Chinese-born American architect I. M. Pei, who is best known in Europe for his transformation of the Louvre in Paris, has been named today as the recipient of one of the world’s most prestigious architecture prizes, the Royal Gold Medal.
Given in recognition of a lifetime’s work, the Royal Gold Medal is approved personally by the Queen of England and is given to a person or group of people who have had a significant influence “either directly or indirectly on the advancement of architecture”.
I. M. Pei is one of the most prolific architects of all time having completed over 170 projects and more than 50 master plans. At the age of 92, he remains actively engaged in architecture. His work easily spans the divide between commercial and cultural architecture, and he is equally respected and sought after by clients in all fields.
Ieoh Ming Pei (always known as I. M.) is a Chinese American architect, born in China in 1917. He traveled to the United States in 1935 to study architecture, and never returned to live in his home country. He graduated from the Massachusetts Institute of Technology, and received a Masters degree from Harvard Graduate School of Design, where he studied under Gropius and Breuer, coming under the influence of the International Style which was to inspire his work for almost 70 years. His first commission was for the noted planner-developer William Zeckendorf: the Miesian Mile High Center in Denver. He set up his own practice in 1955. His best known buildings are probably the National Center for Atmospheric Research Boulder, Colorado (1961-67), the East Wing of the National Gallery Washington DC (1968-78), the John F Kennedy Library, Boston (1965-79), the Bank of China, Hong Kong (1982-89), the Grand Louvre expansion and renovation (1983-93) and the Miho Museum in Shiga, Japan (1991-97). In recent years he has completed major museum projects in Luxembourg, China and Qatar. His only building in the UK is a private commission: a tiny pavilion in Wiltshire.
I. M. Pei has been honored by America, France, Germany, Japan and the UK where he is an Honorary Academician of the Royal Academy of Arts (1993). He has been awarded the Thomas Jefferson Memorial Medal for Architecture (1976); the American Institute of Architects – the Gold Medal (1979); the American Academy of Arts & Letters – Gold Medal for Architecture (1979); La Grande Médaille d’Or of l’Académie d’Architecture, France (1981), the Pritzker Architecture Prize (1983); the Praemium Imperiale for lifetime achievement in architecture, Japan (1989); Officier de La Légion d’Honneur, France (1993) and the Thomas Jefferson Medal for distinguished achievement in the arts, humanities, or social sciences (2001).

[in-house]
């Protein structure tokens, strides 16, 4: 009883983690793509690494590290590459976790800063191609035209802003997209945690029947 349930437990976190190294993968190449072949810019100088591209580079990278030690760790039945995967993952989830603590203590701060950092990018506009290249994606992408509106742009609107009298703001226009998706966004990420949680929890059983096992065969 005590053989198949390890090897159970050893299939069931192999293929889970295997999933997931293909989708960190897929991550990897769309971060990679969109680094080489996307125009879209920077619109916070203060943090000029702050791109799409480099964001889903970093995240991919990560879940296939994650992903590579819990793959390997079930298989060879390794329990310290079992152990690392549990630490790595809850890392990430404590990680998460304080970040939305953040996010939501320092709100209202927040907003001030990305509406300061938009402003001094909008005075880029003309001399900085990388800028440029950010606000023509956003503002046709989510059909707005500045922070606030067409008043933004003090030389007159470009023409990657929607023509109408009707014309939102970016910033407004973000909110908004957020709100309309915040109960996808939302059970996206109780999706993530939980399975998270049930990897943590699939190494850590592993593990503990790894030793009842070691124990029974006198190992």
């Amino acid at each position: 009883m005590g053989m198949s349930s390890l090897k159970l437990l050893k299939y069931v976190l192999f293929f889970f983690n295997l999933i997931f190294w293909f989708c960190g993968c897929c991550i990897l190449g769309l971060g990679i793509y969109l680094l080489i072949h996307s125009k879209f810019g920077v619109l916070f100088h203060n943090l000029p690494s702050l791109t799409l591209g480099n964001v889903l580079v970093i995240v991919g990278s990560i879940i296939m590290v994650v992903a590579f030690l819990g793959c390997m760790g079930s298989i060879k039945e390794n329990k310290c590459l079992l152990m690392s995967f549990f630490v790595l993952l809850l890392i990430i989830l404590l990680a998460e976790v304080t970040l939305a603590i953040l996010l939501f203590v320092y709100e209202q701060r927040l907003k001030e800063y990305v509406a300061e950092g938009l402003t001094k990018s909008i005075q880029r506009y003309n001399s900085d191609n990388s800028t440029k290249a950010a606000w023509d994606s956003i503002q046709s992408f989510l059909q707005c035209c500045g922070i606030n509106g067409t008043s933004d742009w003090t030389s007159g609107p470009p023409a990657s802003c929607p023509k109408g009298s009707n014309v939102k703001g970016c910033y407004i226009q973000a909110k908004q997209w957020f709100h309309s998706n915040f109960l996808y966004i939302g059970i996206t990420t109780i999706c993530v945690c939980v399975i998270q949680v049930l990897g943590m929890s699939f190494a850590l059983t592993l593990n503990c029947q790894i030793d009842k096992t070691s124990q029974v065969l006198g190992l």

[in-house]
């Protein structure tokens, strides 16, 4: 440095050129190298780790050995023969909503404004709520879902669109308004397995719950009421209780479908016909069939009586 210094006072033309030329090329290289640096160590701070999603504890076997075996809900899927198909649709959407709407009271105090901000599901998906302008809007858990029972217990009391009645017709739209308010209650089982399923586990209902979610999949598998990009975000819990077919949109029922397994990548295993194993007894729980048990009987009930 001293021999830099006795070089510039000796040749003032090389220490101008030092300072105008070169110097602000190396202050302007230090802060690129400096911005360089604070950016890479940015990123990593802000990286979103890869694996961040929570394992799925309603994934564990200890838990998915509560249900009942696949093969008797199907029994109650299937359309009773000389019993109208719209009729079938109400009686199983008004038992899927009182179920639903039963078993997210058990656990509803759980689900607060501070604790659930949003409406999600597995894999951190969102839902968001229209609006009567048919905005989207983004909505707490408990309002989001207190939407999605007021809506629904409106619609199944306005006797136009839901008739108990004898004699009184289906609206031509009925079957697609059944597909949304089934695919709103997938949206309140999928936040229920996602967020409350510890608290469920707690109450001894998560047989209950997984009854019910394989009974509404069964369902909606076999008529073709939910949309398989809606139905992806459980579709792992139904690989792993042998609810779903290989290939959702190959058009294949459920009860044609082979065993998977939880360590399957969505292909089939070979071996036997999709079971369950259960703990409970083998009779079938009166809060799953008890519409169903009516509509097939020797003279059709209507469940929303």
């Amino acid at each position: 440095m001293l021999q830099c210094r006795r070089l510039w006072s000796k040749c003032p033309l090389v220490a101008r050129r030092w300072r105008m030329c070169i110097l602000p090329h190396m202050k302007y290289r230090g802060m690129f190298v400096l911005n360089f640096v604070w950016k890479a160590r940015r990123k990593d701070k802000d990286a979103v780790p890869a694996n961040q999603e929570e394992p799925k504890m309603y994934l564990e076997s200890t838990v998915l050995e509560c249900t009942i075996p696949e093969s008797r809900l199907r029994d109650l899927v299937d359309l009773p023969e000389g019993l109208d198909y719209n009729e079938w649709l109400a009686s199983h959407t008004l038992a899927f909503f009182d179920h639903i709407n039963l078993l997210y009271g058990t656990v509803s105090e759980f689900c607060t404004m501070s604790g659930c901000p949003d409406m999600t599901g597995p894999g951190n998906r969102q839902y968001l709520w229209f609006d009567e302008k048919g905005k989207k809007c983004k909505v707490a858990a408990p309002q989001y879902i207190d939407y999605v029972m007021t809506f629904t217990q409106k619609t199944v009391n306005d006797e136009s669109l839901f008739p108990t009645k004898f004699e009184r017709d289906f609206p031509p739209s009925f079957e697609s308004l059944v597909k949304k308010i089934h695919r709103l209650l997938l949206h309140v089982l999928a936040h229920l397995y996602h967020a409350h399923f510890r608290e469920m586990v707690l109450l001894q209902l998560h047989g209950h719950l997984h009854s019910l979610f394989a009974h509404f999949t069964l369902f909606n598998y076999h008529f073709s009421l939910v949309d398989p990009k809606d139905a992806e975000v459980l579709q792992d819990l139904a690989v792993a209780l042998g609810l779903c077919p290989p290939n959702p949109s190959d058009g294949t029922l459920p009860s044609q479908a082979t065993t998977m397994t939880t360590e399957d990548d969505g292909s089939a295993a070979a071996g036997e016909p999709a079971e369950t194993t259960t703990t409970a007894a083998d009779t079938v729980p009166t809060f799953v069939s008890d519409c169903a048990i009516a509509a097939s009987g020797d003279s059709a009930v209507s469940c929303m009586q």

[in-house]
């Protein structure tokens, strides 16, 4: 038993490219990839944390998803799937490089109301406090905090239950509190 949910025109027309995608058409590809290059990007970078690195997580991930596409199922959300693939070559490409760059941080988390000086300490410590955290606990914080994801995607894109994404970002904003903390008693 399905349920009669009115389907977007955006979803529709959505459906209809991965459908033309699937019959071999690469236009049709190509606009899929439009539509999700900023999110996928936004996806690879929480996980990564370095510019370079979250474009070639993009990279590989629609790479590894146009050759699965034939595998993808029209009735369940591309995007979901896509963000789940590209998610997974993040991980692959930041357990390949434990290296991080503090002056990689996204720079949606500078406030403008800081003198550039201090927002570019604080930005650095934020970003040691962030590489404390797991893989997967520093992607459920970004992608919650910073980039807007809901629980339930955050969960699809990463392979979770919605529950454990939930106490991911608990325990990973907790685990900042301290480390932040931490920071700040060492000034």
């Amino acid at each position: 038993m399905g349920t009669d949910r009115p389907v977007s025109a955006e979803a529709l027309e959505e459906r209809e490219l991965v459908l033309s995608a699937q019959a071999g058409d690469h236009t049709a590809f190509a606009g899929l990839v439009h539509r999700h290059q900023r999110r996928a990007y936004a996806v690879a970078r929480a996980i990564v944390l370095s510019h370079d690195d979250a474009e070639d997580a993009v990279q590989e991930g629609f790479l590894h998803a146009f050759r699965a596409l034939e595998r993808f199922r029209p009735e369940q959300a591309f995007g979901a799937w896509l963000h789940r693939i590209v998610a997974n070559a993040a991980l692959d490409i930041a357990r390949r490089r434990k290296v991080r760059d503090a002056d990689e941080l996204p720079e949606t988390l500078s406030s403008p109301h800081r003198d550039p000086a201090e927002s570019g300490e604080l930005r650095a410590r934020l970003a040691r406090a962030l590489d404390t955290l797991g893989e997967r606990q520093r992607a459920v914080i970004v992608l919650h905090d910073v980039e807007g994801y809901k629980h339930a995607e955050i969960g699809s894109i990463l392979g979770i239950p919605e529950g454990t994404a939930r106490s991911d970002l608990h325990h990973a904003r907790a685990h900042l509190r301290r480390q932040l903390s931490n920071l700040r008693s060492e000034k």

Speaking from New York, I. M. Pei said of the honour,
‘It is a great honor to receive the Royal Gold Medal from the Royal Institute of British Architects. I am humbled indeed to read the names of those who have preceded me as recipients. I look forward to attending the ceremony in February, and to thanking personally RIBA President Ruth Reed and the Honors Committee, and David Adjaye, who nominated me.’
I. M. Pei was nominated for the 2010 Royal Gold Medal by David Adjaye. His citation concludes with a personal tribute: ‘When I began my studies in architecture, I. M. Pei was already a giant in the cannon of greats. His work seemed effortlessly capable of creating extraordinary clarity out of complex and conflicting demands. His is an agile ability, working with Heads of State, Kings and Queens, “hard nosed” developers and non profit institutions, in each case creating revealing, extraordinary works of precision with quality and detail.
‘I remember as a young student first visiting the Louvre in Paris and marveling at its extraordinary ability to unify and modernize what was a much loved but disparate institution and behold its magnificent, gravity defying, glass pyramid. He became a role model for me as a young architect.’
RIBA President Ruth Reed, who chaired the Honors Committee which selects to Royal Gold medal winner said,
“Chairing the Honors Committee was my very first duty as President and it was an honor for me too. The Royal Gold Medal is a most auspicious award and we have chosen in I. M. Pei a very special winner. He is one of the greats of 20th – and 21st – century architecture; a man whose work I have always admired. A list of his influences and those he has influenced reads like a roll-call of the Modern Movement. Seldom has such a reward been so overdue or so just.”
I. M. Pei will be presented with the Royal Gold Medal on February 11, 2010 at a ceremony at the Royal Institute of British Architects in London, when the 2010 RIBA International and Honorary Fellowships will also be presented.
The Royal Gold Medal was inaugurated by Queen Victoria in 1848 and is conferred annually by the Sovereign on ‘some distinguished architect for work or high merit, or on some distinguished person whose work has promoted either directly or indirectly the advancement of architecture.’
Previous winners have included Sir Charles Barry, Sir George Gilbert Scott, Alfred Waterhouse, Sir Edwin Lutyens, Sir Giles Gilbert Scott, Charles Voysey, Frank Lloyd Wright, Le Corbusier, Walter Gropius, Alvar Aalto, Ludwig Mies van der Rohe, Kenzo Tange, Ove Arup, Sir Nikolaus Pevsner, Louis Kahn, James Stirling, Berthold Lubetkin, Norman Foster, Richard Rogers, Oscar Niemeyer, Jean Nouvel, Rem Koolhaas, Toyo Ito and Alvaro Siza.
This year’s RIBA Honors Committee was chaired by the President of the RIBA, Ruth Reed with David Adjaye OBE, architect, Adjaye Associates; Edward Cullinan CBE, architect, Edward Cullinan Architects; Max Fordham, Environmental Engineer, Max Fordham Partnership; Anne Lacaton, architect, Lacaton & Vassal (Paris); and Laura Lee, Client, Maggie’s.
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